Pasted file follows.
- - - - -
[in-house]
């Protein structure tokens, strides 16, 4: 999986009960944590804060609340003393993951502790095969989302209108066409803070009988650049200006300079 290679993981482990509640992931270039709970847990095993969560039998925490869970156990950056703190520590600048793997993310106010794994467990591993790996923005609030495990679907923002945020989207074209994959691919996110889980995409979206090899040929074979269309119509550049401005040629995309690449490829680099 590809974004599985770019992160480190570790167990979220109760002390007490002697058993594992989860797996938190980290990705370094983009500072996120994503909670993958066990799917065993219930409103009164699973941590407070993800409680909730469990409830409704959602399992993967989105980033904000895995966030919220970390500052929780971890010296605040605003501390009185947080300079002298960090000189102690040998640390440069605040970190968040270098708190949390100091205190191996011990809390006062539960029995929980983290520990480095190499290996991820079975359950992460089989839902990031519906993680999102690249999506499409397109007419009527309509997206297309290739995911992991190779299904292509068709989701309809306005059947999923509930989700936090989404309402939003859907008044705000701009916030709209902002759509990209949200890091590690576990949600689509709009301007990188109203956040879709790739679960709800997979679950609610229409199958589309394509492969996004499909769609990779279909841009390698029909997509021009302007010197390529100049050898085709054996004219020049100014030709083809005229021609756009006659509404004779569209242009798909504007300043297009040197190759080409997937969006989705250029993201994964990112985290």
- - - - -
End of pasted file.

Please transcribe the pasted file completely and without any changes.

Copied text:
[in-house]
């Protein structure tokens, strides 16, 4: 999986009960944590804060609340003393993951502790095969989302209108066409803070009988650049200006300079 290679993981482990509640992931270039709970847990095993969560039998925490869970156990950056703190520590600048793997993310106010794994467990591993790996923005609030495990679907923002945020989207074209994959691919996110889980995409979206090899040929074979269309119509550049401005040629995309690449490829680099 590809974004599985770019992160480190570790167990979220109760002390007490002697058993594992989860797996938190980290990705370094983009500072996120994503909670993958066990799917065993219930409103009164699973941590407070993800409680909730469990409830409704959602399992993967989105980033904000895995966030919220970390500052929780971890010296605040605003501390009185947080300079002298960090000189102690040998640390440069605040970190968040270098708190949390100091205190191996011990809390006062539960029995929980983290520990480095190499290996991820079975359950992460089989839902990031519906993680999102690249999506499409397109007419009527309509997206297309290739995911992991190779299904292509068709989701309809306005059947999923509930989700936090989404309402939003859907008044705000701009916030709209902002759509990209949200890091590690576990949600689509709009301007990188109203956040879709790739679960709800997979679950609610229409199958589309394509492969996004499909769609990779279909841009390698029909997509021009302007010197390529100049050898085709054996004219020049100014030709083809005229021609756009006659509404004779569209242009798909504007300043297009040197190759080409997937969006989705250029993201994964990112985290």